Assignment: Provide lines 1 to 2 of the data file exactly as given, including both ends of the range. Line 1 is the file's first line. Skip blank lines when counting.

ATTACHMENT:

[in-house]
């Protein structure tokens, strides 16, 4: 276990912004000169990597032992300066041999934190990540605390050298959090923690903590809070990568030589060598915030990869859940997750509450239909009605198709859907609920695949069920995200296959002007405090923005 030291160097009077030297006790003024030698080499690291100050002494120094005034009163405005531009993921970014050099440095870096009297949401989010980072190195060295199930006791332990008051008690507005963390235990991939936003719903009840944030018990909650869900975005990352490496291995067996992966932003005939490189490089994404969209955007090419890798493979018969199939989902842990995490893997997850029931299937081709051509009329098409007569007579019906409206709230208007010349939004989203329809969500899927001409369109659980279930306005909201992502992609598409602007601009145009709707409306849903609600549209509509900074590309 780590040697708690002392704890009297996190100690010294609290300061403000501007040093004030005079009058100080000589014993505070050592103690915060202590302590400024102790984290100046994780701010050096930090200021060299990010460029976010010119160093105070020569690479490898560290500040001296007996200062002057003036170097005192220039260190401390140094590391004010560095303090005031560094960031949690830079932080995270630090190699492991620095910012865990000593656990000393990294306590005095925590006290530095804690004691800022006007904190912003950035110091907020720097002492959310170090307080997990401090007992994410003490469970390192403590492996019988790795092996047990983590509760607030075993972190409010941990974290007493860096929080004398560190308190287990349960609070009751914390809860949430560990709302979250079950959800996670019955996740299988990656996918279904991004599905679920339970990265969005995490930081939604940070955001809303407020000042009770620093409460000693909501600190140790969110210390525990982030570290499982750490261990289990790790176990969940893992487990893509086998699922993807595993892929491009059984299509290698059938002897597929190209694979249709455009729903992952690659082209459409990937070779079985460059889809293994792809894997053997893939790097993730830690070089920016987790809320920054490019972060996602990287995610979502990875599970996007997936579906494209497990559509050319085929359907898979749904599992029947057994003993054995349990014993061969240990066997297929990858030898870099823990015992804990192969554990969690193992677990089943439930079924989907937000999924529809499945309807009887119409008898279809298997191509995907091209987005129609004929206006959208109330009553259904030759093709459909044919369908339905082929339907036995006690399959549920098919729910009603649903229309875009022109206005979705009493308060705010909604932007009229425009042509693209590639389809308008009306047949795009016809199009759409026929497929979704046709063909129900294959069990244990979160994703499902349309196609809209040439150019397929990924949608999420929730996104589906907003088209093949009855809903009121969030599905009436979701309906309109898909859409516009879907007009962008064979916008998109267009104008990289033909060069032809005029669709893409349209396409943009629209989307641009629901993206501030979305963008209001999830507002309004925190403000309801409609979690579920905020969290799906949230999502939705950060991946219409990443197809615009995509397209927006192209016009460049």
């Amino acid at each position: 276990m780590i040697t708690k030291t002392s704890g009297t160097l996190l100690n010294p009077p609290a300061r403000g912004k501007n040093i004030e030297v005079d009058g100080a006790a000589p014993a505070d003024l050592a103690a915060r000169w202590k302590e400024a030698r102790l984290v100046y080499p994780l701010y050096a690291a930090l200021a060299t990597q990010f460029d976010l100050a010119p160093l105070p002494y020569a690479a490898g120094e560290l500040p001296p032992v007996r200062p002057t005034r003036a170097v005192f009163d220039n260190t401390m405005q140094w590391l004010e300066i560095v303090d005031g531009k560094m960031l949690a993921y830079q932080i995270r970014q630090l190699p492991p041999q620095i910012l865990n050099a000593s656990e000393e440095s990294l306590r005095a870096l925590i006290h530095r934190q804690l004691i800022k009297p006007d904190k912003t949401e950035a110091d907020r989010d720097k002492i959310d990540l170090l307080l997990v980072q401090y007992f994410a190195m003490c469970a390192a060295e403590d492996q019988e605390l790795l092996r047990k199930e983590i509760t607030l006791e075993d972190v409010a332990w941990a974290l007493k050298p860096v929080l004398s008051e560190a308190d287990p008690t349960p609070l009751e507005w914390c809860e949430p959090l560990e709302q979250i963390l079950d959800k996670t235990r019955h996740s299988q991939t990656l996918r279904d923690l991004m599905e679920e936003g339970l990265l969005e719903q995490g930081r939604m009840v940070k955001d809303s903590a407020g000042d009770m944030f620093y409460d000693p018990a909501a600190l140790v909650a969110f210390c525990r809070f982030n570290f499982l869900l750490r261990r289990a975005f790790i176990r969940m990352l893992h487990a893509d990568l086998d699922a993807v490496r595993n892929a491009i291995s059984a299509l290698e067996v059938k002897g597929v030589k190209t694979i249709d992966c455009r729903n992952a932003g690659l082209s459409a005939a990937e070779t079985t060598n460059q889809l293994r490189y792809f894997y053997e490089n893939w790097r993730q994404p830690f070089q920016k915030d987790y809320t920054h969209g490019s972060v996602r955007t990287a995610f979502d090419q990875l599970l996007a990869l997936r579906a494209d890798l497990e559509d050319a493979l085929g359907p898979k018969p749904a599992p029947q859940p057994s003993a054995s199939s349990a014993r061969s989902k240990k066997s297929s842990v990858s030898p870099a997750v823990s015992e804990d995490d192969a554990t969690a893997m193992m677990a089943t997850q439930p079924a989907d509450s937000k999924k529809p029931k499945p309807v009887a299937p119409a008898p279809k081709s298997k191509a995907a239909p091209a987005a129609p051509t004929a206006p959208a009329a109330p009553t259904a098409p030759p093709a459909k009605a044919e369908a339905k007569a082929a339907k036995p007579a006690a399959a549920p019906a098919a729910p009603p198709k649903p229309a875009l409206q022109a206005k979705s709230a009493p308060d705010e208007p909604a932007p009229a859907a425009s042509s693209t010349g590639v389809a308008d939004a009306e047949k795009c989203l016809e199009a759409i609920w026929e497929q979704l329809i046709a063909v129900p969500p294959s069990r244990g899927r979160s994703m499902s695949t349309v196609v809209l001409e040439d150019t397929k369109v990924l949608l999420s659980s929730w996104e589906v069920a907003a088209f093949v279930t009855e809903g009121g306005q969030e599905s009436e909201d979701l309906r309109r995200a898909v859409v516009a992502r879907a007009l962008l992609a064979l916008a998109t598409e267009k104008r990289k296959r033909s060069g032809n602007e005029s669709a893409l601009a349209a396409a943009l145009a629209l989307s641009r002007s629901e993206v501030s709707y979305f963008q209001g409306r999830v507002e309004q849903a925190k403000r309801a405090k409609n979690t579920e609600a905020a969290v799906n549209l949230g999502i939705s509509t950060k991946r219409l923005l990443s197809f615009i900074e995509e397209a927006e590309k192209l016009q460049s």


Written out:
[in-house]
């Protein structure tokens, strides 16, 4: 276990912004000169990597032992300066041999934190990540605390050298959090923690903590809070990568030589060598915030990869859940997750509450239909009605198709859907609920695949069920995200296959002007405090923005 030291160097009077030297006790003024030698080499690291100050002494120094005034009163405005531009993921970014050099440095870096009297949401989010980072190195060295199930006791332990008051008690507005963390235990991939936003719903009840944030018990909650869900975005990352490496291995067996992966932003005939490189490089994404969209955007090419890798493979018969199939989902842990995490893997997850029931299937081709051509009329098409007569007579019906409206709230208007010349939004989203329809969500899927001409369109659980279930306005909201992502992609598409602007601009145009709707409306849903609600549209509509900074590309 780590040697708690002392704890009297996190100690010294609290300061403000501007040093004030005079009058100080000589014993505070050592103690915060202590302590400024102790984290100046994780701010050096930090200021060299990010460029976010010119160093105070020569690479490898560290500040001296007996200062002057003036170097005192220039260190401390140094590391004010560095303090005031560094960031949690830079932080995270630090190699492991620095910012865990000593656990000393990294306590005095925590006290530095804690004691800022006007904190912003950035110091907020720097002492959310170090307080997990401090007992994410003490469970390192403590492996019988790795092996047990983590509760607030075993972190409010941990974290007493860096929080004398560190308190287990349960609070009751914390809860949430560990709302979250079950959800996670019955996740299988990656996918279904991004599905679920339970990265969005995490930081939604940070955001809303407020000042009770620093409460000693909501600190140790969110210390525990982030570290499982750490261990289990790790176990969940893992487990893509086998699922993807595993892929491009059984299509290698059938002897597929190209694979249709455009729903992952690659082209459409990937070779079985460059889809293994792809894997053997893939790097993730830690070089920016987790809320920054490019972060996602990287995610979502990875599970996007997936579906494209497990559509050319085929359907898979749904599992029947057994003993054995349990014993061969240990066997297929990858030898870099823990015992804990192969554990969690193992677990089943439930079924989907937000999924529809499945309807009887119409008898279809298997191509995907091209987005129609004929206006959208109330009553259904030759093709459909044919369908339905082929339907036995006690399959549920098919729910009603649903229309875009022109206005979705009493308060705010909604932007009229425009042509693209590639389809308008009306047949795009016809199009759409026929497929979704046709063909129900294959069990244990979160994703499902349309196609809209040439150019397929990924949608999420929730996104589906907003088209093949009855809903009121969030599905009436979701309906309109898909859409516009879907007009962008064979916008998109267009104008990289033909060069032809005029669709893409349209396409943009629209989307641009629901993206501030979305963008209001999830507002309004925190403000309801409609979690579920905020969290799906949230999502939705950060991946219409990443197809615009995509397209927006192209016009460049």